He was fifth in line, on a queue at dawn, to use the sole bathroom in the 14 room apartment. Chidi had arrived Lagos the previous day and was really bewildered with life in the city. First, he had to pass the night in cramped arrangements with his uncle and family in a single room; and then, at dawn, to be confronted with tons of tenants spilling out of the other rooms in a rush to make use of the facilities.
Overcrowding in housing units has assumed alarming proportions in Lagos especially in predominant slum areas. Abdulhakeem Akinola identifies accommodation as the greatest problem in Lagos City; he observes that, “too many people are jostling for inadequate building structures.” It has become common to see situations where as much as 10 people live in one room.
Migration is a big issue in Lagos; the city has attracted millions of people seeking for a better life from Nigeria and beyond. The last population census in Nigeria gives Lagos population as 9.6million which makes it the second highest in the country after Kano; however the Lagos State Government contests these figures, alleging that Lagos population should be about 13million and thus the most populous city in the country. Lagos is literarily bursting with over population and people still flock to the city in alarming numbers; statistics reveal that approximately 21 new immigrants arrive Lagos every hour. In 1999, the United Nations predicted that the city's metropolitan area, which had only about 290,000 inhabitants in 1950, would exceed 20 million by 2010 and thus become one of the ten most populated cities in the world. Mr. Shina Odunuga of the Lagos State Ministry of Housing says that, “The heavy influx of immigrants contribute to the strain on housing in the city, however Government is trying its best in providing more housing units to accommodate as many people as possible.”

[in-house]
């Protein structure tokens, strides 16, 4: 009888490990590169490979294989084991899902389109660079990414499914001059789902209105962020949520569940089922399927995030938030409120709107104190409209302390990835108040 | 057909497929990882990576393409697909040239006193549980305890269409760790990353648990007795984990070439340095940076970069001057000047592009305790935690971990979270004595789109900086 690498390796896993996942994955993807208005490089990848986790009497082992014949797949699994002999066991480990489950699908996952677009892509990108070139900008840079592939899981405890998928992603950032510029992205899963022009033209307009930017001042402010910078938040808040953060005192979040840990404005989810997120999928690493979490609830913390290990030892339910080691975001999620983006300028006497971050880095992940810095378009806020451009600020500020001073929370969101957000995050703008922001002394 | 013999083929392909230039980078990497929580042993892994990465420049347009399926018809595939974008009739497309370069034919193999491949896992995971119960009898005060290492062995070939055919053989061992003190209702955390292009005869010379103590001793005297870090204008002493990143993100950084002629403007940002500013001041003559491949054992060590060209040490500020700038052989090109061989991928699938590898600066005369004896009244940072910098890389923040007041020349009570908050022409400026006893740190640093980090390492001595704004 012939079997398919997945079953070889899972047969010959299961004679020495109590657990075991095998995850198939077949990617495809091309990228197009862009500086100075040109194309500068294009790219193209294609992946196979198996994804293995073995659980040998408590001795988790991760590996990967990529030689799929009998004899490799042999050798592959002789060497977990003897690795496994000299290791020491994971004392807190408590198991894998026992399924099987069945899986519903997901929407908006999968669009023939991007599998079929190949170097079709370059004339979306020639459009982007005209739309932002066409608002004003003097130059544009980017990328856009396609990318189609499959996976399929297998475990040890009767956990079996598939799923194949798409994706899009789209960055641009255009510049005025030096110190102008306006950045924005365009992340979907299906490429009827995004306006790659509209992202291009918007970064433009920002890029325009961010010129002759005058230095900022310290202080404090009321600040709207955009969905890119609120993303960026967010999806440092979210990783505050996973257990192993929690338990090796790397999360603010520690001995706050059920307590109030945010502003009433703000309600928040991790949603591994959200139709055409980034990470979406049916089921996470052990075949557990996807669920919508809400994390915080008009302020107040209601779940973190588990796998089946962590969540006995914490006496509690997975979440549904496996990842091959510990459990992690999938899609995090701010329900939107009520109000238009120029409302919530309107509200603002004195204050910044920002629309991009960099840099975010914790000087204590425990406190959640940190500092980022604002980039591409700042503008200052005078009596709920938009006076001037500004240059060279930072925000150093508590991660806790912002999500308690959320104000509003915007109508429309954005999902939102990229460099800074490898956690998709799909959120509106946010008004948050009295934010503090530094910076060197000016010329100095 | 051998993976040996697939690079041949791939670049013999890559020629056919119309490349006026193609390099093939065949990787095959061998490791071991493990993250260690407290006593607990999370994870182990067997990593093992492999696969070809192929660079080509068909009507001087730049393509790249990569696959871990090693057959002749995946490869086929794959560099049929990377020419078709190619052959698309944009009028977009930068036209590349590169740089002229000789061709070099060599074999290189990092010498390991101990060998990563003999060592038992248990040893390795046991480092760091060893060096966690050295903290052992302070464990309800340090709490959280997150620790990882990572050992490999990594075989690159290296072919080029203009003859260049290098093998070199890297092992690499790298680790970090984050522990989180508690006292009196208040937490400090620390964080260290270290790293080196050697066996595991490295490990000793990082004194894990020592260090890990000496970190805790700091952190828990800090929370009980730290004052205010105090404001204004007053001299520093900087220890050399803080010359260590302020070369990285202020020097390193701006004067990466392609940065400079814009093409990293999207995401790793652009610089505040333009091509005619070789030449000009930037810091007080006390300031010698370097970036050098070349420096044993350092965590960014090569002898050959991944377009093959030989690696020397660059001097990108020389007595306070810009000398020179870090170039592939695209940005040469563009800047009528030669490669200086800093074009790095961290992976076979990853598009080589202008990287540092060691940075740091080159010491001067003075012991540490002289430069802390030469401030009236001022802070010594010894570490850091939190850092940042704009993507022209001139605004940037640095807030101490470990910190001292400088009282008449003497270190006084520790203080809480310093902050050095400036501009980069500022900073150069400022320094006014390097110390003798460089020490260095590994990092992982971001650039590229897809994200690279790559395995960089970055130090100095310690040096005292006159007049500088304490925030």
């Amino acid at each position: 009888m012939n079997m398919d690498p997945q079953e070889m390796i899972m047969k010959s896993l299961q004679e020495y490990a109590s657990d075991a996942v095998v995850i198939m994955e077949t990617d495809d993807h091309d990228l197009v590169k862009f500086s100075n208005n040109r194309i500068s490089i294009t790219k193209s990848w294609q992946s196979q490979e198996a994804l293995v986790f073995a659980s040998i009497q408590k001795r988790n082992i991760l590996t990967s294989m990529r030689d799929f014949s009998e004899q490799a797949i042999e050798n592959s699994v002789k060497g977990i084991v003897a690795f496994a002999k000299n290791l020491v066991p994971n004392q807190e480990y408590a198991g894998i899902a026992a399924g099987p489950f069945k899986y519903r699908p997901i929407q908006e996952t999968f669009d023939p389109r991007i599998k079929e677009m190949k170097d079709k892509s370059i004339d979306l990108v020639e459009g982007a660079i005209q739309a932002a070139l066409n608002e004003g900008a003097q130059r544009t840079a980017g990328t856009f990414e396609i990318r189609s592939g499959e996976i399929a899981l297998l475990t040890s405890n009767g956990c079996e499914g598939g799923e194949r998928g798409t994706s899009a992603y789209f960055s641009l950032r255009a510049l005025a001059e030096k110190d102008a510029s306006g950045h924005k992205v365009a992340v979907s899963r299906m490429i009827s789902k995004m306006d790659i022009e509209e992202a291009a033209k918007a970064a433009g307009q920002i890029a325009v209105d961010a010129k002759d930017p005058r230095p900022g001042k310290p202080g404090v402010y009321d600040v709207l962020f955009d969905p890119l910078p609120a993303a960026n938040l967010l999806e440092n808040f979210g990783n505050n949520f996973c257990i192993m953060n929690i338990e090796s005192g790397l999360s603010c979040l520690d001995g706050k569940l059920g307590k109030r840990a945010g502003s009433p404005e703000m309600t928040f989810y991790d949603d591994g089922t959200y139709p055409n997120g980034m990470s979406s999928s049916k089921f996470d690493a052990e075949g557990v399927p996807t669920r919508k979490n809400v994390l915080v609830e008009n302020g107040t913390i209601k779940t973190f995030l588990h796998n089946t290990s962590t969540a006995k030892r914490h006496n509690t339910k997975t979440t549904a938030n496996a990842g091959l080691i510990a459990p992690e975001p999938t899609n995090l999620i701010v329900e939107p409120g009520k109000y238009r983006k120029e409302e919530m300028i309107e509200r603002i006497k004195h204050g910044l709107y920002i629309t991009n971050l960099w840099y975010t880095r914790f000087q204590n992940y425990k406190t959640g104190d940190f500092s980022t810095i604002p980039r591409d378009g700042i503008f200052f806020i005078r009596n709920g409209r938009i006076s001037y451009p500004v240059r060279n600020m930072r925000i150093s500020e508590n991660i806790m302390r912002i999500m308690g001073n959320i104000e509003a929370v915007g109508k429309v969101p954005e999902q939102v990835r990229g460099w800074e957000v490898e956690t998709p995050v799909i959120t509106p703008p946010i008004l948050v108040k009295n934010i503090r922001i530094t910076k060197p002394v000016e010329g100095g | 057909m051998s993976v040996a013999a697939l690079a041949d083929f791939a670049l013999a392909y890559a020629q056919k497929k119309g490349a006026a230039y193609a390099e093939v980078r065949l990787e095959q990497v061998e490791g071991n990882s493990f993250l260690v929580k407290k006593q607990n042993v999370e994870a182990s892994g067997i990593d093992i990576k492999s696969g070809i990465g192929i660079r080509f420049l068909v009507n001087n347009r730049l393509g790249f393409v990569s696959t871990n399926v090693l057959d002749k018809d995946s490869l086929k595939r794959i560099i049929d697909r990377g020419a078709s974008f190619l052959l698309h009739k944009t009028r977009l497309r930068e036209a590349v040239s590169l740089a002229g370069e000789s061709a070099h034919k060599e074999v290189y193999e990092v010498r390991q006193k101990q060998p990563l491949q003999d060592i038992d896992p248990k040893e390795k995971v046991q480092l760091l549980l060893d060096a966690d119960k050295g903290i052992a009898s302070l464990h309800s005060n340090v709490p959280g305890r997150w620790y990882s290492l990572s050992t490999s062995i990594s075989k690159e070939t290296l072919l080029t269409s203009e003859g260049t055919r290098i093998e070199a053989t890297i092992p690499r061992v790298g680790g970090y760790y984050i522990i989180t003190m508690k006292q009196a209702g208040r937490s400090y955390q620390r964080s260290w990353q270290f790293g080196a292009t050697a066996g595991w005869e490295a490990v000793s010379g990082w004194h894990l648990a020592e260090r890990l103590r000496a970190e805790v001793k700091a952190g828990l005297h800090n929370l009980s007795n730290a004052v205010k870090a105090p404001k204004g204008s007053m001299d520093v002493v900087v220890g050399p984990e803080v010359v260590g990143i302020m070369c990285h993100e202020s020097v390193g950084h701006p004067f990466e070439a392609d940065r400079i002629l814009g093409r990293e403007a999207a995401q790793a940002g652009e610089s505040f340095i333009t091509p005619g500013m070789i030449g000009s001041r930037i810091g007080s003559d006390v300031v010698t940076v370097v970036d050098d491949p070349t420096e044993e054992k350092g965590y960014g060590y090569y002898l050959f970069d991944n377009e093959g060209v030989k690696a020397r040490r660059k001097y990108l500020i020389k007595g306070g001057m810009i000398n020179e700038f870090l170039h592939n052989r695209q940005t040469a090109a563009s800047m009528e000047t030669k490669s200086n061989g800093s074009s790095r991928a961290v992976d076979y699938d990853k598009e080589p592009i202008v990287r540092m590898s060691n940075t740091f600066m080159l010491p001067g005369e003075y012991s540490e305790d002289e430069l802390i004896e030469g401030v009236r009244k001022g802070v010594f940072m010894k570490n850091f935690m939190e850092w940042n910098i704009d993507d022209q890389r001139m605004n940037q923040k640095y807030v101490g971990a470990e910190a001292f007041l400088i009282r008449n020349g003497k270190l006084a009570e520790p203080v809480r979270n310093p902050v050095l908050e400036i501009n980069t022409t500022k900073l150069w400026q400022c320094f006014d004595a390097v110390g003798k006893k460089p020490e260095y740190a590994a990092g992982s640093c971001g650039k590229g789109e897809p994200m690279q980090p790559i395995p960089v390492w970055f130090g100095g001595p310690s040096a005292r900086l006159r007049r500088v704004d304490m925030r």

Construction of economic housing units is an important responsibility of Government. However new immigrants like Chidi asks, “Where are the low cost housing projects?” The Lagos State Government recently built 2 housing estates at Oke Eletu, Ikorodu (where 2 bedroom flats go for 3 million naira) and Abraham Adesanya, Ajah-Lekki (where 3 bedroom flats are on sale for 12 million naira). “Do these qualify as low cost housing?” asks Mr. Casimir Ehirinne – an Estate Agent. “What we really have here is Government building houses for Its high ranking officials to purchase and either live in or lease out to rich tenants”, he adds. For mid civil servants like Chidi’s uncle –Tony, these housing projects are out of their means, “I definitely can’t afford that on my wages, and I can only improve by searching for another public yard where I can get two rooms probably in same filthy conditions”, he says.
Living conditions in these ‘public yards’ are quite unhealthy. In Tony’s case, approximately 50 people live in the 14 room compound and use one bathroom and toilet. There is no water; residents have to buy water from a commercial borehole some 100metres away. A greater population of Lagos residents live in similar conditions; recent studies by the World Bank reveal that Lagos has 42 slums, with the figure actually outnumbering well managed neighbourhoods.
Chidi finally got his turn at using the bathroom and as he dressed up, he couldn’t help wondering if he emerged from the filthy bathroom cleaner or dirtier. He is determined, however, “To work hard and rent my own room as soon as possible, hopefully with a cleaner bathroom.”